Joaquin Phoenix’s first scene in Beau Is Afraid takes place in his therapist’s office, setting the story in motion while also presenting a roadmap of sorts for everything that follows. Phoenix plays the titular Beau, a forty-something-year-old virgin with truly unfortunate levels of male pattern baldness and a prominent spare tire (the weight swing between this and his performance in Joker, only a few years ago, has to be 75 lbs, at minimum). In the aforementioned scene, Beau and his doctor are grappling with the prospect of traveling out of town to visit his domineering mother; posing questions that only agitate Beau further (“do you ever wish that she was dead?”) from behind a Cheshire Cat grin, the doctor (Stephen McKinley Henderson) sends Beau off with a prescription for a new anxiety medication, replete with terrifyingly commonplace side effects (“If you start to feel warm or have an elevated heart rate, that’s bad”). Given this framing, one could view everything that happens in this film thereafter as the result of an adverse reaction to Beau’s new pills, but that would be far too prosaic a read on director Ari Aster’s bugfuck odyssey. Instead, Beau Is Afraid aspires to do no less than dramatize an American Psychiatric Association textbook’s worth of phobias and stressors — large, small, and yet-to-be-classified. The film is something like the Terminator, only it’s in relentless pursuit of that elusive trigger that will send the viewer into a full-on panic attack.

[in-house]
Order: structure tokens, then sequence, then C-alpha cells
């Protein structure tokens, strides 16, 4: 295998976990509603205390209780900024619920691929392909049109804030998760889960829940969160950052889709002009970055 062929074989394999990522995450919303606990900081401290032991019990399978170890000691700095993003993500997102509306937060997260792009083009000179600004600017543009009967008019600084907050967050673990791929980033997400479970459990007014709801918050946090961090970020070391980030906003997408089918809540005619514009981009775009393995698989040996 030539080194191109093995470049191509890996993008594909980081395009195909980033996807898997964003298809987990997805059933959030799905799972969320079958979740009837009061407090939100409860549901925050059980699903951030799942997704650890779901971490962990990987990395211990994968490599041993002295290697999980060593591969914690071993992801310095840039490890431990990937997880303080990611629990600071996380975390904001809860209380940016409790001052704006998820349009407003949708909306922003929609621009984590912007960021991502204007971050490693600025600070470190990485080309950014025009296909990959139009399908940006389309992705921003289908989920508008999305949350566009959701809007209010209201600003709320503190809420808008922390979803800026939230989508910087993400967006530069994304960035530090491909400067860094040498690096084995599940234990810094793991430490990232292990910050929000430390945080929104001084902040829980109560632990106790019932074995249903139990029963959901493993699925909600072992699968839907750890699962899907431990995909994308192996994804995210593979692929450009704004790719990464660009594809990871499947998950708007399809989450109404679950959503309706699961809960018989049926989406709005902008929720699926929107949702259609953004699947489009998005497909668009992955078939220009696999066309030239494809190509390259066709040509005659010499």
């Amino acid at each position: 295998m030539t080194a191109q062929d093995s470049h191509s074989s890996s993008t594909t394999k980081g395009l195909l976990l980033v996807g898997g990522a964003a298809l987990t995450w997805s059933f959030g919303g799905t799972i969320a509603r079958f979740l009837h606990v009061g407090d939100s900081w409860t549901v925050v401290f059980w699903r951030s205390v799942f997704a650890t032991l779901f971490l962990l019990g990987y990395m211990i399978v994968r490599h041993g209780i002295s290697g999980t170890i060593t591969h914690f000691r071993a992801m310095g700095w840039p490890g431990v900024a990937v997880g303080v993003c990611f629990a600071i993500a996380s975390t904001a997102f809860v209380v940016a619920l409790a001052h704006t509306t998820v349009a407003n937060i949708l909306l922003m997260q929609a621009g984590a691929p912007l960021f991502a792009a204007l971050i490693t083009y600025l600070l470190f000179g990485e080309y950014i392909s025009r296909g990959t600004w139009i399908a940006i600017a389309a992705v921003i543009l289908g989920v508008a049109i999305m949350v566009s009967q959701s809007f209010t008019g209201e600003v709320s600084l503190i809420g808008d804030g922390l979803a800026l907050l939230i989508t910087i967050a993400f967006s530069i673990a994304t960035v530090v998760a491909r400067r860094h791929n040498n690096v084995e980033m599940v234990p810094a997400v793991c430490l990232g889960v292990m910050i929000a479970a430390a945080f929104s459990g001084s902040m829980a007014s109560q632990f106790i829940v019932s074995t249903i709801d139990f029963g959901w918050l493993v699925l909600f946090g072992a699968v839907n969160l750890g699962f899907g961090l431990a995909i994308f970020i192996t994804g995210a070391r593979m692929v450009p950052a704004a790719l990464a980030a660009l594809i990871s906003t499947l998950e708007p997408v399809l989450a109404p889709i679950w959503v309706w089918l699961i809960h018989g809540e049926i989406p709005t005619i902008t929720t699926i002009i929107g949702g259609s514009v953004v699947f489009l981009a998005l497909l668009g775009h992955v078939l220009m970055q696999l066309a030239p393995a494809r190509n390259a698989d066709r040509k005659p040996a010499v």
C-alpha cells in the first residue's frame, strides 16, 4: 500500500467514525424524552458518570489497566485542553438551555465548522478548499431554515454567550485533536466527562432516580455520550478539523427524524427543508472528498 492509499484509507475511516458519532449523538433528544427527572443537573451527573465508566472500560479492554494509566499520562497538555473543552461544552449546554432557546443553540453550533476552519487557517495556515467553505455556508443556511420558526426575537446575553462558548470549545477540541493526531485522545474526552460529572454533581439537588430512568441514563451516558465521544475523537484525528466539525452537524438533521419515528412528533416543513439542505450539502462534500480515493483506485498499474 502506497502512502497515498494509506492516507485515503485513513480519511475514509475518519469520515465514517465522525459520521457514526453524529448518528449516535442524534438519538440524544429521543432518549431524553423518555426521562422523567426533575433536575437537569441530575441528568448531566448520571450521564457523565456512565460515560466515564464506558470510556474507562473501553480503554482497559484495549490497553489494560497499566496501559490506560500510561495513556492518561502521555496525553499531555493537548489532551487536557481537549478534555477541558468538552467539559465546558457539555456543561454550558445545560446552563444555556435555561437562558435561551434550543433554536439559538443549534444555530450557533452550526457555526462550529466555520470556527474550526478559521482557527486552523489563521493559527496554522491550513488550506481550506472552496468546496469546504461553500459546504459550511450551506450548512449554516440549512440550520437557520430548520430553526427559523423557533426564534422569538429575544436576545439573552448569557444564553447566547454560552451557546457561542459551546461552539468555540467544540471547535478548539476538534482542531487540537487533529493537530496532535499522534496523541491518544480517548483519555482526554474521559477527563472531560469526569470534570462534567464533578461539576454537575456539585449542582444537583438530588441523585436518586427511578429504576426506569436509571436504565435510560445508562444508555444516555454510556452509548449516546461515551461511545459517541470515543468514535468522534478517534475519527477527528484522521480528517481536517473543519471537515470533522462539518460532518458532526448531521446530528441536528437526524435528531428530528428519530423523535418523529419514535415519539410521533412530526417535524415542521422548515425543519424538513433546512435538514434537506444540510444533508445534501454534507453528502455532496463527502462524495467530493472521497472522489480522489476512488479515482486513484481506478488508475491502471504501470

Living in an under-furnished, third-story apartment in the sort of urban hellscape only found in Fox News fever dreams, Beau steps over dead bodies lying in the road, outruns mentally ill vagrants, and absent-mindedly wanders past floor-to-ceiling vulgar graffiti and warnings about brown recluses in the building. And this is all to get back to an abode that looks like the kind of space single, middle-aged men rent out shortly before hanging themselves. It’s the type of place where residents are menaced by a nude serial killer (a news report helpfully clarifies that the suspect is circumcised), and the local citizenry proceed to congregate in zombie-like hordes in the middle of the street. And this is Beau’s safe space: the place he’s being guilted into leaving for a weekend visit with his emotional-terrorist, titan-of-industry mother, Mona (played by Patti Lupone in present-day scenes, and Zoe Lister-Jones in flashback).